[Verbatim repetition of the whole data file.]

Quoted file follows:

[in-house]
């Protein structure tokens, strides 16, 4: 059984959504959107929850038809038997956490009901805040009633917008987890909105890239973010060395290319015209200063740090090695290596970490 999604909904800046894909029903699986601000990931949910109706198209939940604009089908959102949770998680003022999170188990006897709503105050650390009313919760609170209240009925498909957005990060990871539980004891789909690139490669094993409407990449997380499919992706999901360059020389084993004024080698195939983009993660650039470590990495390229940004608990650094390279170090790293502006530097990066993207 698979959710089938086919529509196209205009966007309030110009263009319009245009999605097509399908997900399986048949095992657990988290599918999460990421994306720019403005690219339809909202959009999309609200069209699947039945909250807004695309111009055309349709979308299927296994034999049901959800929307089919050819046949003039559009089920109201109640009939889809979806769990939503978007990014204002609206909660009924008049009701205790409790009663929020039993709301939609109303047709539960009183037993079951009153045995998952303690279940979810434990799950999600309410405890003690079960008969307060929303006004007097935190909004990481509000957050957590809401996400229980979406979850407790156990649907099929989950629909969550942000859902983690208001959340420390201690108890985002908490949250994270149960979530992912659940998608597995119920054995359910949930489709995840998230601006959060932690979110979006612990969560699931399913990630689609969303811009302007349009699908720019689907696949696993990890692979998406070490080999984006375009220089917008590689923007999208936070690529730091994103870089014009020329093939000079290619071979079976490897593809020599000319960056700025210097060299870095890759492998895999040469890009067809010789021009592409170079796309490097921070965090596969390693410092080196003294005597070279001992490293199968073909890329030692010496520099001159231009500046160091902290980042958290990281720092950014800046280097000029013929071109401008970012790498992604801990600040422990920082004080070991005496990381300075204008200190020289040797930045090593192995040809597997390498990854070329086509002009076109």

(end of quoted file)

[in-house]
């Protein structure tokens, strides 16, 4: 059984959504959107929850038809038997956490009901805040009633917008987890909105890239973010060395290319015209200063740090090695290596970490 999604909904800046894909029903699986601000990931949910109706198209939940604009089908959102949770998680003022999170188990006897709503105050650390009313919760609170209240009925498909957005990060990871539980004891789909690139490669094993409407990449997380499919992706999901360059020389084993004024080698195939983009993660650039470590990495390229940004608990650094390279170090790293502006530097990066993207 698979959710089938086919529509196209205009966007309030110009263009319009245009999605097509399908997900399986048949095992657990988290599918999460990421994306720019403005690219339809909202959009999309609200069209699947039945909250807004695309111009055309349709979308299927296994034999049901959800929307089919050819046949003039559009089920109201109640009939889809979806769990939503978007990014204002609206909660009924008049009701205790409790009663929020039993709301939609109303047709539960009183037993079951009153045995998952303690279940979810434990799950999600309410405890003690079960008969307060929303006004007097935190909004990481509000957050957590809401996400229980979406979850407790156990649907099929989950629909969550942000859902983690208001959340420390201690108890985002908490949250994270149960979530992912659940998608597995119920054995359910949930489709995840998230601006959060932690979110979006612990969560699931399913990630689609969303811009302007349009699908720019689907696949696993990890692979998406070490080999984006375009220089917008590689923007999208936070690529730091994103870089014009020329093939000079290619071979079976490897593809020599000319960056700025210097060299870095890759492998895999040469890009067809010789021009592409170079796309490097921070965090596969390693410092080196003294005597070279001992490293199968073909890329030692010496520099001159231009500046160091902290980042958290990281720092950014800046280097000029013929071109401008970012790498992604801990600040422990920082004080070991005496990381300075204008200190020289040797930045090593192995040809597997390498990854070329086509002009076109």